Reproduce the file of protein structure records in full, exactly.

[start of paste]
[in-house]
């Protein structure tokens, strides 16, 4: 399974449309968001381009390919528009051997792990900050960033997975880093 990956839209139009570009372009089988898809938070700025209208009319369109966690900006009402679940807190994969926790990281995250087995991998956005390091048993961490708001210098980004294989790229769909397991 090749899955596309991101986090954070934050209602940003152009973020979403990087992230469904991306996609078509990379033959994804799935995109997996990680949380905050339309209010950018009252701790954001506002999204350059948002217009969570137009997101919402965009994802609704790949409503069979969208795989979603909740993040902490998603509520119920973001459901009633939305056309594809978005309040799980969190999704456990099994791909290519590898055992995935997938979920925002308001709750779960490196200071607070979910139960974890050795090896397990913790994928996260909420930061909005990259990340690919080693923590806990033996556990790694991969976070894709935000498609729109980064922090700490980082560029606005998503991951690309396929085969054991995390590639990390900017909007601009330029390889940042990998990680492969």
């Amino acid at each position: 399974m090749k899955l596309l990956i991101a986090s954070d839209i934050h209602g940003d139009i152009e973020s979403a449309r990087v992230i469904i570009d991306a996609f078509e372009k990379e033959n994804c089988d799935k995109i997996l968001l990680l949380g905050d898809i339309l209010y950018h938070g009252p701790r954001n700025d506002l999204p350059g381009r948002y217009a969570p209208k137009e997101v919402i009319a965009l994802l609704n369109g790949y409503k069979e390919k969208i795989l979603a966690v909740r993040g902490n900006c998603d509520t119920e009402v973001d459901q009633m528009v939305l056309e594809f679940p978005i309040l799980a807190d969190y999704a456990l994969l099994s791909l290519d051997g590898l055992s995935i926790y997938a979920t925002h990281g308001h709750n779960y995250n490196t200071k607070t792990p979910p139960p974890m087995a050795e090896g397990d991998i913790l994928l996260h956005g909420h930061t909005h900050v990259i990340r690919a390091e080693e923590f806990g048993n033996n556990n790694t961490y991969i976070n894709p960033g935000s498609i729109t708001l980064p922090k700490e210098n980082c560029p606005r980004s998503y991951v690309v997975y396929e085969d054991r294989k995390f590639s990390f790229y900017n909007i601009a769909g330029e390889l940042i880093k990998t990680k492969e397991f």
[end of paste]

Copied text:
[in-house]
């Protein structure tokens, strides 16, 4: 399974449309968001381009390919528009051997792990900050960033997975880093 990956839209139009570009372009089988898809938070700025209208009319369109966690900006009402679940807190994969926790990281995250087995991998956005390091048993961490708001210098980004294989790229769909397991 090749899955596309991101986090954070934050209602940003152009973020979403990087992230469904991306996609078509990379033959994804799935995109997996990680949380905050339309209010950018009252701790954001506002999204350059948002217009969570137009997101919402965009994802609704790949409503069979969208795989979603909740993040902490998603509520119920973001459901009633939305056309594809978005309040799980969190999704456990099994791909290519590898055992995935997938979920925002308001709750779960490196200071607070979910139960974890050795090896397990913790994928996260909420930061909005990259990340690919080693923590806990033996556990790694991969976070894709935000498609729109980064922090700490980082560029606005998503991951690309396929085969054991995390590639990390900017909007601009330029390889940042990998990680492969």
């Amino acid at each position: 399974m090749k899955l596309l990956i991101a986090s954070d839209i934050h209602g940003d139009i152009e973020s979403a449309r990087v992230i469904i570009d991306a996609f078509e372009k990379e033959n994804c089988d799935k995109i997996l968001l990680l949380g905050d898809i339309l209010y950018h938070g009252p701790r954001n700025d506002l999204p350059g381009r948002y217009a969570p209208k137009e997101v919402i009319a965009l994802l609704n369109g790949y409503k069979e390919k969208i795989l979603a966690v909740r993040g902490n900006c998603d509520t119920e009402v973001d459901q009633m528009v939305l056309e594809f679940p978005i309040l799980a807190d969190y999704a456990l994969l099994s791909l290519d051997g590898l055992s995935i926790y997938a979920t925002h990281g308001h709750n779960y995250n490196t200071k607070t792990p979910p139960p974890m087995a050795e090896g397990d991998i913790l994928l996260h956005g909420h930061t909005h900050v990259i990340r690919a390091e080693e923590f806990g048993n033996n556990n790694t961490y991969i976070n894709p960033g935000s498609i729109t708001l980064p922090k700490e210098n980082c560029p606005r980004s998503y991951v690309v997975y396929e085969d054991r294989k995390f590639s990390f790229y900017n909007i601009a769909g330029e390889l940042i880093k990998t990680k492969e397991f």